Newly acquired ceramic skills will be on display for the first time in an exhibition of work by local Aboriginal artists at Shepparton’s Gallery Kaiela this evening.JOHN LEWIS May 23, 2014 5:45am
Pride and joy: Yorta Yorta artist Jack Anselmi with one of several pieces he has crafted for the exhibition.
The Through The Flame exhibition features ceramic pieces created by Indigenous artists who have built their skills working alongside established ceramicists at the High St gallery’s new studio opened this year.
The skills-building workshops were conducted through a partnership with Shepparton Art Museum.
Tonight’s exhibition launch starts a weekend of ceramic art activities, including the official opening of the $33
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Gallery Kaiela manager and professional ceramicist Angie Russi said this year’s clay workshops had provided a great platform for local Indigenous artists.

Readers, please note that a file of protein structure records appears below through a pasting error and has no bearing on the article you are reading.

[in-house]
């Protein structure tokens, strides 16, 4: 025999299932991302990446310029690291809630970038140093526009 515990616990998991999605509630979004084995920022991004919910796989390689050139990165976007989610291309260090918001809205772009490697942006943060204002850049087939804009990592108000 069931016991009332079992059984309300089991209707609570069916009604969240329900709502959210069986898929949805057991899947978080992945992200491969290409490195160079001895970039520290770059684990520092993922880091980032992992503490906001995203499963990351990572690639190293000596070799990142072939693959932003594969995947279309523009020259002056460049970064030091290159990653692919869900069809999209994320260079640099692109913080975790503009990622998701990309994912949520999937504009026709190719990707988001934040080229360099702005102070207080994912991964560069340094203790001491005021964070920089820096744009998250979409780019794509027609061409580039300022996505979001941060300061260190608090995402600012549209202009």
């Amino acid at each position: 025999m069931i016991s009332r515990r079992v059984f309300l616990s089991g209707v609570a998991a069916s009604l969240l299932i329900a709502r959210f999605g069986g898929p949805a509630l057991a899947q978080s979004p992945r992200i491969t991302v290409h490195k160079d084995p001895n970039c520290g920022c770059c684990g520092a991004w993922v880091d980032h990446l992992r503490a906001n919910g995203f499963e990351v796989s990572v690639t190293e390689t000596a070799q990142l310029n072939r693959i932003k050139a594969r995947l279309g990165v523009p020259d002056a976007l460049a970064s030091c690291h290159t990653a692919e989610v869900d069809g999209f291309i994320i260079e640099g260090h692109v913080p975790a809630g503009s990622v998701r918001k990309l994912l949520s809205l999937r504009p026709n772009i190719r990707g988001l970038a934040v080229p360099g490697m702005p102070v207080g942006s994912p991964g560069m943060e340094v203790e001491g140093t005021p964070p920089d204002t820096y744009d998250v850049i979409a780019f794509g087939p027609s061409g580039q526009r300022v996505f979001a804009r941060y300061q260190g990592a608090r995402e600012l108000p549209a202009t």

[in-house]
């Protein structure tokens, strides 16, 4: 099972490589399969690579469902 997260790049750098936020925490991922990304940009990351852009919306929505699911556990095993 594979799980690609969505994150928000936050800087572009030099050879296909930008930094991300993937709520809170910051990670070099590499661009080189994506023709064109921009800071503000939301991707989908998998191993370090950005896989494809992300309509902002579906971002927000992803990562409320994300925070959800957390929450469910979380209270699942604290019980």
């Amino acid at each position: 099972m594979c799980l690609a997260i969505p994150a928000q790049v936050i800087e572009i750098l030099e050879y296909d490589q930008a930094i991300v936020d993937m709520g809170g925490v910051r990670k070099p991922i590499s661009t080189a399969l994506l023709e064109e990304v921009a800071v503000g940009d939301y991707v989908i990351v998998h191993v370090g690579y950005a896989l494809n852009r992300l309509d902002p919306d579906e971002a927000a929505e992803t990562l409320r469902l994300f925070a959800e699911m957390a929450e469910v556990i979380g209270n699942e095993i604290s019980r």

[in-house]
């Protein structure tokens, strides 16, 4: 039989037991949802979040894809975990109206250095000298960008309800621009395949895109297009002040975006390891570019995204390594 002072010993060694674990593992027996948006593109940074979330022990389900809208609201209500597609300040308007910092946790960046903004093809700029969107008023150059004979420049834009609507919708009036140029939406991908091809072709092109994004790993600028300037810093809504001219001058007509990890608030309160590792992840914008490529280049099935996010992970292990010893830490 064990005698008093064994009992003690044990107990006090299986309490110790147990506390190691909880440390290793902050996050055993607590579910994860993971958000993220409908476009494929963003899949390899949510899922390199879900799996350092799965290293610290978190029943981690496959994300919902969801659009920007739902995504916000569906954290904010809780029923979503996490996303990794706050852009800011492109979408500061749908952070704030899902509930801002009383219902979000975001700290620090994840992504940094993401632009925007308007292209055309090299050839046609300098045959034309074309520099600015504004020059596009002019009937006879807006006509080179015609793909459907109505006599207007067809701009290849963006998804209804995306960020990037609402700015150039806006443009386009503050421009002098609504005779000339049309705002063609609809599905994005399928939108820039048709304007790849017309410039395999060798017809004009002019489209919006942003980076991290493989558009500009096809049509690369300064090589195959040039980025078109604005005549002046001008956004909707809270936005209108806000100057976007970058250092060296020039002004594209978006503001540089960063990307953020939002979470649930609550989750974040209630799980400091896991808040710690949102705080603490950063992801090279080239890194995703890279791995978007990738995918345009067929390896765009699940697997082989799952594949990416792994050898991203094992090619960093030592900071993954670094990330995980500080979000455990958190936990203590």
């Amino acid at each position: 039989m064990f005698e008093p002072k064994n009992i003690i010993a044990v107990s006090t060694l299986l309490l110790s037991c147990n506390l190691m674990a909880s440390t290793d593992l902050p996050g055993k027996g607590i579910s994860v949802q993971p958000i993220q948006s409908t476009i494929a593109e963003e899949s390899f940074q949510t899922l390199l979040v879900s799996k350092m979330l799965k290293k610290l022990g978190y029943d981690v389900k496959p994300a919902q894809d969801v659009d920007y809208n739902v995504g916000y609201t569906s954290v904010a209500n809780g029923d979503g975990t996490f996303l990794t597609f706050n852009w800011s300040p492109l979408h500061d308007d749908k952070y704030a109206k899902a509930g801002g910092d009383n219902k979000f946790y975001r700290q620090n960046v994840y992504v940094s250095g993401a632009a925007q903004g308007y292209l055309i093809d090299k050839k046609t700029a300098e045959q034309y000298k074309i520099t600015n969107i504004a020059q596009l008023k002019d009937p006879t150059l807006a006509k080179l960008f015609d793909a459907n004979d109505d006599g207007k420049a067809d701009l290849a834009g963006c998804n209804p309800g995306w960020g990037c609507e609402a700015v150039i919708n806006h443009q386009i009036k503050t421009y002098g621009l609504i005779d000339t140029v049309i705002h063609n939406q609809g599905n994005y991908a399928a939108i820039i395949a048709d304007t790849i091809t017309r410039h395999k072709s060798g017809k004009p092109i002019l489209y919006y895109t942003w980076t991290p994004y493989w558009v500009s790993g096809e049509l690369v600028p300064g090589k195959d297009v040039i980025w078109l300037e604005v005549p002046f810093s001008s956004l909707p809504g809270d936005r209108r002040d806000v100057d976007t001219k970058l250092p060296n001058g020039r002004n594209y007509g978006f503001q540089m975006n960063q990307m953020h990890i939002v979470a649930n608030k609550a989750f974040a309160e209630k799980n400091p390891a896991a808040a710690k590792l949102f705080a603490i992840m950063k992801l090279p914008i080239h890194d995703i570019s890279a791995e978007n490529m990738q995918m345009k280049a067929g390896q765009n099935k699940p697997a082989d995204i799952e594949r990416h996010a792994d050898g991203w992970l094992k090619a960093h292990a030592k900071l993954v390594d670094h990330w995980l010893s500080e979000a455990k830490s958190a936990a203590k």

‘‘The whole idea has been to skill people up, so they can be well-equipped to enter their work into the ICAA in the future,’’ Ms Russi said.
Yorta Yorta artist Jack Anselmi has produced several pieces, including a large Raku earthen vase and delicate porcelain baskets made from finely woven strands of white clay.
‘‘You have to be quick with these — the porcelain dries really quickly,’’ he said.
Eric Brown, a painter from the Kamiloroi-Goomaroi people of northern NSW, has worked in clay for the first time, producing sturdy bowls glazed with the colours of his home country.
‘‘This has opened up a whole new way of working for me,’’ Mr Brown said.
Shepparton’s Cynthia Hardie has produced finely textured bowls and dishes in Buff Raku, including an impressive large figure titled Nanyubak Burrai , or sleeping baby.
She said she had not worked with clay since making mud figures from river clay as a child.
‘‘I like the feel of the clay. We used to make things along the river, but it’s a bit different now,’’ she said.
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Tuesday, August 16
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